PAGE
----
Hand sanitizer shouldn’t look or smell yummy

The FDA also warns people that hand sanitizer packaging should look like, well, hand sanitizer.

Some companies have gotten creative with their packaging and started using containers that look like water bottles, juice bottles and even children’s food pouches. But drinking even a small amount of hand sanitizer can be toxic. Don’t use a product with these confusing packages.

The FDA has also received reports of companies adding food-like scents to sanitizer. You don’t have to use one that smells repulsive but skip the ones that remind you of dessert. Scented sanitizers could be dangerous for young children.

Keep using sanitizer, even after the pandemic

Even though it’s not perfect, hand sanitizer is still a reliable way to get rid of the coronavirus and other nasties when you can’t wash your hands.

“COVID-19 aside, there are all kinds of germs on surfaces — such as the flu, respiratory viruses and bacteria,” Dr. McWilliams says. “Hand hygiene should not go away when COVID does. I hope that the pandemic has taught people how important it is to keep your hands clean.”

Related Articles

crowd of people at music concert
February 5, 2024
What Constitutes a ‘Superspreader Event’?

Any large social gathering — from a family birthday party to an indoor music concert — has the potential to spread serious infection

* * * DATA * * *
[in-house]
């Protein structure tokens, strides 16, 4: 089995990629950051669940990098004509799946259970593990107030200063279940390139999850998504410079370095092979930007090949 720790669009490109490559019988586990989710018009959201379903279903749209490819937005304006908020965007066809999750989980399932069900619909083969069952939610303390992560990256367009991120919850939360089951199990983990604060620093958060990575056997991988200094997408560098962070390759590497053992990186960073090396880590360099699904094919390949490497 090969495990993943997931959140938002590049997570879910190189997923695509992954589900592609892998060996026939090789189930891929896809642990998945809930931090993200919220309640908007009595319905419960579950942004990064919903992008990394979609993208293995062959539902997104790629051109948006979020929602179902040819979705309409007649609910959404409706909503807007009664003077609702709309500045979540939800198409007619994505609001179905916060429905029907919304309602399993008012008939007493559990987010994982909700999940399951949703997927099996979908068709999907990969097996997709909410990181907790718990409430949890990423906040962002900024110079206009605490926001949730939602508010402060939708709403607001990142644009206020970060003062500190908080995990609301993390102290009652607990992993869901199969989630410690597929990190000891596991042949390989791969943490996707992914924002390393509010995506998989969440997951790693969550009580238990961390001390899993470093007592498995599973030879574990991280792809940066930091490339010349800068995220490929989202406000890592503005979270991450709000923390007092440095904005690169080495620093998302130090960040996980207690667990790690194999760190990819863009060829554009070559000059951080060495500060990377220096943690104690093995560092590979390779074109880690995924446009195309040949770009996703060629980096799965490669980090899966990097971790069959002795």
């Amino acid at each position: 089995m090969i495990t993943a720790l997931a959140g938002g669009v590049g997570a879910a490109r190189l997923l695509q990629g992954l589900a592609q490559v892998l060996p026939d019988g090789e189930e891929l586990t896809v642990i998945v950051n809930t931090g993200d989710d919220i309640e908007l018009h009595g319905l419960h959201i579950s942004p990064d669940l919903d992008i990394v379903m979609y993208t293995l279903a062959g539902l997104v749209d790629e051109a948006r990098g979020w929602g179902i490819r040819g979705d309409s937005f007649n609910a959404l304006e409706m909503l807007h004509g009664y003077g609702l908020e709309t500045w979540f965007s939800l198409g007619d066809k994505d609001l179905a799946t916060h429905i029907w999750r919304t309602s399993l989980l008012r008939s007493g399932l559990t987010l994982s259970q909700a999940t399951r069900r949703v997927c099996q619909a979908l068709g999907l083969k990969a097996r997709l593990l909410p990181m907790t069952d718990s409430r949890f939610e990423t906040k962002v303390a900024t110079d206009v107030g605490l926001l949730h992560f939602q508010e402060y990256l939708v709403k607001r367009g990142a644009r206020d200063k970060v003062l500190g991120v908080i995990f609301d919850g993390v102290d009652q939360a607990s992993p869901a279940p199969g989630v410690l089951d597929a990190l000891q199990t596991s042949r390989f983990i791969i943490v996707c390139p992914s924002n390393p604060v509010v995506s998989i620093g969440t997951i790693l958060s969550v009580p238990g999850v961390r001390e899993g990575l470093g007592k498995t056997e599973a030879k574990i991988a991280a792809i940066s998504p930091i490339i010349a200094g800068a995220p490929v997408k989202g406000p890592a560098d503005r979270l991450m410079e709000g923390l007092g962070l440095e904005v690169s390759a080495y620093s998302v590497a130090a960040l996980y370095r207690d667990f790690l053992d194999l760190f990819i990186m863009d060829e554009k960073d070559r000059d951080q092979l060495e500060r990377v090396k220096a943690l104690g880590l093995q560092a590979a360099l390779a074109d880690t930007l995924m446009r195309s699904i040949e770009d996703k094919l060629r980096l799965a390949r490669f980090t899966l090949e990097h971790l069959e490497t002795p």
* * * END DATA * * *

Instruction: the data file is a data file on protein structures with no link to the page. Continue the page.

Male with eyes closed sitting hunched over, pinching area between their eyes
January 29, 2024
Headache and Fatigue: 11 Possible Causes That Can Trigger Both

Many factors, like dehydration, a cold or even your medication, can result in these common symptoms

Female wrapped in blanket laying on sofa looking fatigued or unwell
January 23, 2024
How To Manage COVID Fatigue and Regain Your Energy

It’s important to connect with a healthcare provider, get quality sleep and balance your activities with your energy levels

Sick person on couch using tissue on nose with medication bottles on coffee table
January 19, 2024
How To Know if It’s COVID-19, a Cold or Allergies

Symptoms can overlap and be hard to distinguish, but there are some telltale differences

Close-up of hands in lab gloves sorting vials and covid-19 blood sample
January 17, 2024
Everything You Need To Know About COVID-19 Variants

Just like the flu, COVID-19 will continue to evolve every year

Adult female on couch, coughing into crook of arm, holding thermometer
January 15, 2024
Prepping for Flurona: When COVID-19 and the Flu Strike at the Same Time

It’s best to treat flu-like symptoms as if you have COVID-19

three bars of castille soap in front of three bottles of castille liquid soap
January 7, 2024
Is Castile Soap a Cure-All Cleanser?

This olive oil-based soap is generally mild and safe when diluted

positive COVID test with COVID virus molecules floating around it
December 20, 2023
How Long Does COVID-19 Last if You’re Vaccinated?

The duration varies, but symptoms can linger for a few days up to a couple weeks or more

Trending Topics

close up of keto gummies
Do Keto Gummies Work for Weight Loss? Are They Safe?

Research is inconclusive whether or not these supplements are helpful

Person in yellow tshirt and blue jeans relaxing on green couch in living room reading texts on their phone.
Here’s How Many Calories You Naturally Burn in a Day

Your metabolism may torch 1,300 to 2,000 calories daily with no activity

Older person postioned sideways showing dowager hump.
Dowager’s Hump: What It Is and How To Get Rid of It

The hump at the base of your neck may be caused by osteoporosis or poor posture